Underwater Nabataean temple discovered in major archaeological find in Italy


An ancient Nabataean temple with marble altars has been found in the gulf of Pozzuoli outside Naples in the Italian region of Campania. A statement from the Italian ministry of culture says: “The two marble altars of the Roman period, datable to the first half of the first century AD, are inserted inside the great Temple of the Nabataeans, now submerged.” It is unclear when or if the ancient ruins will be removed from the seabed.

The Nabataean population was based in the desert areas of the Arabian Peninsula. Around 2,000 years ago they established a settlement at Pozzuoli, building up the largest commercial port in the Roman Mediterranean area, the ministry adds. The Nabataean city there declined at the end of the fifth century.

“This is an extraordinary result and the fruit of the collaboration between peripheral bodies of the Ministry of Culture, the academic and scientific [organisations] in the region and the underwater arm of the Carabinieri of Naples. Ancient Puteoli [ancient Pozzuoli] reveals another of its treasures, whose exact location was unknown up to now, which testifies to the richness and vastness of commercial, cultural and religious exchanges in the Mediterranean basin in the ancient world,” says the Italian culture minister Gennaro Sangiuliano in a statement.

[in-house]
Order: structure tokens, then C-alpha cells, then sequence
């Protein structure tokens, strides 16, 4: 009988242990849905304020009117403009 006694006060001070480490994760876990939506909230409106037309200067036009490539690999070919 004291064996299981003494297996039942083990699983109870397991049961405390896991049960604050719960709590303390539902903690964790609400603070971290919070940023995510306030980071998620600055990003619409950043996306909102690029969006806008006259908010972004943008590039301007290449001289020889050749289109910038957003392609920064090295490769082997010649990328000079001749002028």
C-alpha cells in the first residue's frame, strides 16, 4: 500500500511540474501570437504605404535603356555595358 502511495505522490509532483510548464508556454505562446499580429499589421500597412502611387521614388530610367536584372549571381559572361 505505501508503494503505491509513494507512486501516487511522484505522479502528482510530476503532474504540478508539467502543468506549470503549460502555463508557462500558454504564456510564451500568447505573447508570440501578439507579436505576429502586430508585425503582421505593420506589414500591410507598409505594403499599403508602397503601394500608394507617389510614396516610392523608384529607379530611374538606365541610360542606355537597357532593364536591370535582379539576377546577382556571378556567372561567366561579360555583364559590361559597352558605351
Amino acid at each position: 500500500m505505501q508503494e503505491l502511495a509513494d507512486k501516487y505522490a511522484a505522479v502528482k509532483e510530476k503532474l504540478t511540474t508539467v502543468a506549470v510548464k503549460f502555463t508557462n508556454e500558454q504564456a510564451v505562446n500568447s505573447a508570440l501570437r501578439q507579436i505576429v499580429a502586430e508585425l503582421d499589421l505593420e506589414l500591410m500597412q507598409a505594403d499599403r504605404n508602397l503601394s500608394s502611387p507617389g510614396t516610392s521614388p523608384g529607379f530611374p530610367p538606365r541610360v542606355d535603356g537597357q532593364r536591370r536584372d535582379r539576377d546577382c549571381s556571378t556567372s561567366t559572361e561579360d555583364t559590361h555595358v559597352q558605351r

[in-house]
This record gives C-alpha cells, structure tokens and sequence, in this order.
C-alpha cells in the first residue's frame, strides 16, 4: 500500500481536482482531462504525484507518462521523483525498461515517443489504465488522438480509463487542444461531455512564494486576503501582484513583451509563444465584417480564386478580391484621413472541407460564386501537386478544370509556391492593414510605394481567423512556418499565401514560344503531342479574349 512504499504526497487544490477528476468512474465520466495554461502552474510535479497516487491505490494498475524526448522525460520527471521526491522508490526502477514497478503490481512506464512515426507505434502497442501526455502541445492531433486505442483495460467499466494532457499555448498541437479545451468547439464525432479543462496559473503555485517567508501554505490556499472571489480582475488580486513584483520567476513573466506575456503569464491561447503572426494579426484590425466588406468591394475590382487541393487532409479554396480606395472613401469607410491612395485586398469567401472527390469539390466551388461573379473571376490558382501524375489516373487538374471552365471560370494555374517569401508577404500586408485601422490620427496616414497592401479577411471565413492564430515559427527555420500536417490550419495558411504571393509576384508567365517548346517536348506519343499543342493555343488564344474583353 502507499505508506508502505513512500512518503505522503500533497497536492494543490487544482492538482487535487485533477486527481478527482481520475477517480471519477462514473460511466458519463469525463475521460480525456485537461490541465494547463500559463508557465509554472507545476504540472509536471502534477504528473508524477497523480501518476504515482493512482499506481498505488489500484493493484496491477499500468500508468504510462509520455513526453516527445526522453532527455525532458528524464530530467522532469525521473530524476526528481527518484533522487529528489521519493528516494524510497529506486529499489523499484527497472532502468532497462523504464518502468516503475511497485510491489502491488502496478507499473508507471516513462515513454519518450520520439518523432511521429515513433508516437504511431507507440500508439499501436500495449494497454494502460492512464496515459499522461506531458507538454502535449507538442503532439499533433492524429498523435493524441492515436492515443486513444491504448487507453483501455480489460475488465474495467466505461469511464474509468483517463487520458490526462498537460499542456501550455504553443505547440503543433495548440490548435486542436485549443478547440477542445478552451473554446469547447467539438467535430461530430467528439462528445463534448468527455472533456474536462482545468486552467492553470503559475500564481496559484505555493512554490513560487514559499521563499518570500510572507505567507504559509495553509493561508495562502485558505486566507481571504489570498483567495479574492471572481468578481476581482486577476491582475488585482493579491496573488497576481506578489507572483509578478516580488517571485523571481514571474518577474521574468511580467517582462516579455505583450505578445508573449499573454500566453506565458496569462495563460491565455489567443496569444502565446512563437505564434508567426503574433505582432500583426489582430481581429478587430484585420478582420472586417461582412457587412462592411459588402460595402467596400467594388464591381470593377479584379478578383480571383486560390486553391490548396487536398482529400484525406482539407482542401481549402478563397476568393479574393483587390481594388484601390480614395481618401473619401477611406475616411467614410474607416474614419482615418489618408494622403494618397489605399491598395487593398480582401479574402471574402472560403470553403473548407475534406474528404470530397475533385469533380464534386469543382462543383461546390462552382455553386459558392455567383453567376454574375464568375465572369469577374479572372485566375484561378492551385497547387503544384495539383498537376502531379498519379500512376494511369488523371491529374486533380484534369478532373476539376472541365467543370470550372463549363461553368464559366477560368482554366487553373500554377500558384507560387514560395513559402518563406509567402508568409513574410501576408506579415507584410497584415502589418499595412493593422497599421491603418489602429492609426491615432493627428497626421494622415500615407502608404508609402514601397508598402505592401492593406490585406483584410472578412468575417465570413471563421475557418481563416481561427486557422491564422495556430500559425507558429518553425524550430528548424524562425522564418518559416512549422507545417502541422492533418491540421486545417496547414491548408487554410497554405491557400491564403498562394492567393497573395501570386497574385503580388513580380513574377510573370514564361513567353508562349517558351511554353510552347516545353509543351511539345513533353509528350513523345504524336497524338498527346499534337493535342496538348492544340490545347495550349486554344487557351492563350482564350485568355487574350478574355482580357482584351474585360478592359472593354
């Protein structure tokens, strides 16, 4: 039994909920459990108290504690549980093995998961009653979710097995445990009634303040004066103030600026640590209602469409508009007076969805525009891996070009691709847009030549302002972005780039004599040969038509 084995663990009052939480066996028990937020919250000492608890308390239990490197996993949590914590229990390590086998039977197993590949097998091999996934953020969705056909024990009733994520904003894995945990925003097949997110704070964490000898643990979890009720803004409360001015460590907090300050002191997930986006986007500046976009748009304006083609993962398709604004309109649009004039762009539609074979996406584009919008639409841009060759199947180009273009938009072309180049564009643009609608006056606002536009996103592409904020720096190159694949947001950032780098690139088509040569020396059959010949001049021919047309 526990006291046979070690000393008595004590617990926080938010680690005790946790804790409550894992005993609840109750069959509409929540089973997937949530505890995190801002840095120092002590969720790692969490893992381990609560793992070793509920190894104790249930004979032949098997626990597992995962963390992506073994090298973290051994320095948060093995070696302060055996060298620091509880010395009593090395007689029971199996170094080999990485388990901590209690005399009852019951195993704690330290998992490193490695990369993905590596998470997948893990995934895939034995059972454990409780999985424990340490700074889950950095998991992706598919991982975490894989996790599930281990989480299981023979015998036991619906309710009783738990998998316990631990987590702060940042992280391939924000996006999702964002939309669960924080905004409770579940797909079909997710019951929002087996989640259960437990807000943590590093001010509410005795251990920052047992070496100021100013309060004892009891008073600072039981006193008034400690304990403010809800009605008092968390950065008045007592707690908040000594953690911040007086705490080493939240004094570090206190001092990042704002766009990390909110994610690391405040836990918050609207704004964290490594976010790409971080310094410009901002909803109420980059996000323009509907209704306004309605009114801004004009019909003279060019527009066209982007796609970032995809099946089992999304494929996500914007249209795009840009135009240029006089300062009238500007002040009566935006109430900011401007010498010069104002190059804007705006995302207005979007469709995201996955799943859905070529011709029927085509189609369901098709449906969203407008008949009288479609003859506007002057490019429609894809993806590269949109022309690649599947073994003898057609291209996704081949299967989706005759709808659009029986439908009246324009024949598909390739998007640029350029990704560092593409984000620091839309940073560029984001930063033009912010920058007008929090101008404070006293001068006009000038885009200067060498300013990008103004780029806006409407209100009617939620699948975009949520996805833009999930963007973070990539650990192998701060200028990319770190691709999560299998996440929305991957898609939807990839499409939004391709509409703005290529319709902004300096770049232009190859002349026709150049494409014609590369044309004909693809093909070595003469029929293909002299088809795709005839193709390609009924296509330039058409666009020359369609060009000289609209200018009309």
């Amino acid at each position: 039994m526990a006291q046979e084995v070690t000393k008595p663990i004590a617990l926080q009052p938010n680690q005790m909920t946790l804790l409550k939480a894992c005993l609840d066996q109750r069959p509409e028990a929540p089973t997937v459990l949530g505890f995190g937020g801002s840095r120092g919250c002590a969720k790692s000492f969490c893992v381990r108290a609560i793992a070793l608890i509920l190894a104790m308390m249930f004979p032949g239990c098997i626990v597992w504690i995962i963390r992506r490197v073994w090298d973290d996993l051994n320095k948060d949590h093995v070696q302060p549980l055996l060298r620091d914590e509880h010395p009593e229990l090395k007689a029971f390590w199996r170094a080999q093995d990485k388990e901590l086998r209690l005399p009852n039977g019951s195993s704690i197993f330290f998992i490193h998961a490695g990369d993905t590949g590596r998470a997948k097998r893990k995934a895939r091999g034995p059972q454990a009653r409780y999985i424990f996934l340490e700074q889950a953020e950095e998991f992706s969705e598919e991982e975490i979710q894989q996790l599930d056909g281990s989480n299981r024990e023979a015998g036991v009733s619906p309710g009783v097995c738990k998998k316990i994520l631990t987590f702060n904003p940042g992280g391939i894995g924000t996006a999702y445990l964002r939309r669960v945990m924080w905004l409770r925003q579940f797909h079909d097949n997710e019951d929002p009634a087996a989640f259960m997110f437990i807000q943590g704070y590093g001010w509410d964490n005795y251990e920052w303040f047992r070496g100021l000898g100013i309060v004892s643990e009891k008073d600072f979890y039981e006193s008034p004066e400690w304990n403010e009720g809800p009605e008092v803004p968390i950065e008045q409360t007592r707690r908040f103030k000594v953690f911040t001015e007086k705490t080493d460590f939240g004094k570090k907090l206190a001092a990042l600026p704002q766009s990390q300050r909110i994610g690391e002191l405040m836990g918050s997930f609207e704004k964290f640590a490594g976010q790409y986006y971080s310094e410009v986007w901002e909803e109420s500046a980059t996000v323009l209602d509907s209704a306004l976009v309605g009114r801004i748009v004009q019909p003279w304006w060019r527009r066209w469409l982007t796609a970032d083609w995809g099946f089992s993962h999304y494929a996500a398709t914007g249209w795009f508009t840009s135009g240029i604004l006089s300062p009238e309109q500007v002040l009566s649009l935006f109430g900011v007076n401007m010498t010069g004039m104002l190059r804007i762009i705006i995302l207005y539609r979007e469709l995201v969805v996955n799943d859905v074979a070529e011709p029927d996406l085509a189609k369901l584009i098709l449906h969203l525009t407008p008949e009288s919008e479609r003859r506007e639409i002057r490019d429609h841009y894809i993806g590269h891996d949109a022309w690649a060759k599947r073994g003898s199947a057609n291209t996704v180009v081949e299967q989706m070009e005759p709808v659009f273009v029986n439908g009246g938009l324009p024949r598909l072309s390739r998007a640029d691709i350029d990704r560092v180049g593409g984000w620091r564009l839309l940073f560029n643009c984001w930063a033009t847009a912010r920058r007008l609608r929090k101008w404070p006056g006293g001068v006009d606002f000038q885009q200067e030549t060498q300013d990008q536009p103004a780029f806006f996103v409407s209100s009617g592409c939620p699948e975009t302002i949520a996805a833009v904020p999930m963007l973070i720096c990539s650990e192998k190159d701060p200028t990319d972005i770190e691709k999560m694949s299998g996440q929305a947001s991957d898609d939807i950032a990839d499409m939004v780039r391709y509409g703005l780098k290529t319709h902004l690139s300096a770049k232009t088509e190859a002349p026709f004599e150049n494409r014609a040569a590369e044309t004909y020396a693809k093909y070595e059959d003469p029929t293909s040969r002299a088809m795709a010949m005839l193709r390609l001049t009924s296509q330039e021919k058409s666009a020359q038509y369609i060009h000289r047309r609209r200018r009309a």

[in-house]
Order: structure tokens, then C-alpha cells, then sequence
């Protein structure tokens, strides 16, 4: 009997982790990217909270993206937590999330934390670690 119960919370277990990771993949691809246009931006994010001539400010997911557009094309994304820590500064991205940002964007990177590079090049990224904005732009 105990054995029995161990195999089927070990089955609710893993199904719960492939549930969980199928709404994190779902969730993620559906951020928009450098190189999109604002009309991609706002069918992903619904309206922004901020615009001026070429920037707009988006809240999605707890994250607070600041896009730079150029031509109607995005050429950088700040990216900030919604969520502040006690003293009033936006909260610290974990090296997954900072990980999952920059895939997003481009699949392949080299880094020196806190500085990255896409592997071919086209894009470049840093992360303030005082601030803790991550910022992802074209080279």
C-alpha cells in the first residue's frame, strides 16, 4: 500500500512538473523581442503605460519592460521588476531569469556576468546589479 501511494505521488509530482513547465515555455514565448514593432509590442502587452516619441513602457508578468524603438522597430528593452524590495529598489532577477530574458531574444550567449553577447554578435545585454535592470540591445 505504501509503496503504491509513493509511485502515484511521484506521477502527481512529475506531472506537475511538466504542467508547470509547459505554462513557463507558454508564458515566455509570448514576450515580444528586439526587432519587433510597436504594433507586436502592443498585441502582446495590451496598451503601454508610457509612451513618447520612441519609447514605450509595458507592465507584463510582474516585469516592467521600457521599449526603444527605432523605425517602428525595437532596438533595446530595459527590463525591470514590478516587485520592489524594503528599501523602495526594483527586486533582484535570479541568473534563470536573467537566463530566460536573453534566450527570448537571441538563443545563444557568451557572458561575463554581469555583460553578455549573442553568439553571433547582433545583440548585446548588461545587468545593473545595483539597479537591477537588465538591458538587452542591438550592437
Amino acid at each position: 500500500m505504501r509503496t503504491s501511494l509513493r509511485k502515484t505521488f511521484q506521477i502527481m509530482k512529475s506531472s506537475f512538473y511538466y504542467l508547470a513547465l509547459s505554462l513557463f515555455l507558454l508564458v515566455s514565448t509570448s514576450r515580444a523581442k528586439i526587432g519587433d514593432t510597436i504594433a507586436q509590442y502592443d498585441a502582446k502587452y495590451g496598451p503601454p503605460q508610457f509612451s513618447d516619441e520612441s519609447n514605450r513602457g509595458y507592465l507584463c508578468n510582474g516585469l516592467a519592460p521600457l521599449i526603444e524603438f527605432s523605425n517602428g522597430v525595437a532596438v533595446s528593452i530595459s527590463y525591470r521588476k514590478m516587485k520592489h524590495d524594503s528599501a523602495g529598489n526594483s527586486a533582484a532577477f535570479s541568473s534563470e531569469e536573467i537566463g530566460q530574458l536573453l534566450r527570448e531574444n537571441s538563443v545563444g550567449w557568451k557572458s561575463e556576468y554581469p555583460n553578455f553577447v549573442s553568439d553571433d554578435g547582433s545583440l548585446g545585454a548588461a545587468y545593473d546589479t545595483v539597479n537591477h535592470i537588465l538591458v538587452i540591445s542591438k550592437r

The discovery throws light on the layout of the Pozzuoli port, adds the ministry, revealing how the “sacred buildings” of the Nabataean community stood in very close contact with the long rows of warehouses intended to store the many goods in transit in the port headed towards Campania or redirected to Rome.

“These finds bring the total number of Nabataean altar slabs and altar bases found in this area of sunken city to five since the first was discovered in the 18th century. The first three—two bases and one slab—are now in the collections of the National Archaeological Museum of Naples and the Archaeological Park of Campi Flegrei at the Castle of Baiae,” according to a commentary on the History Blog.


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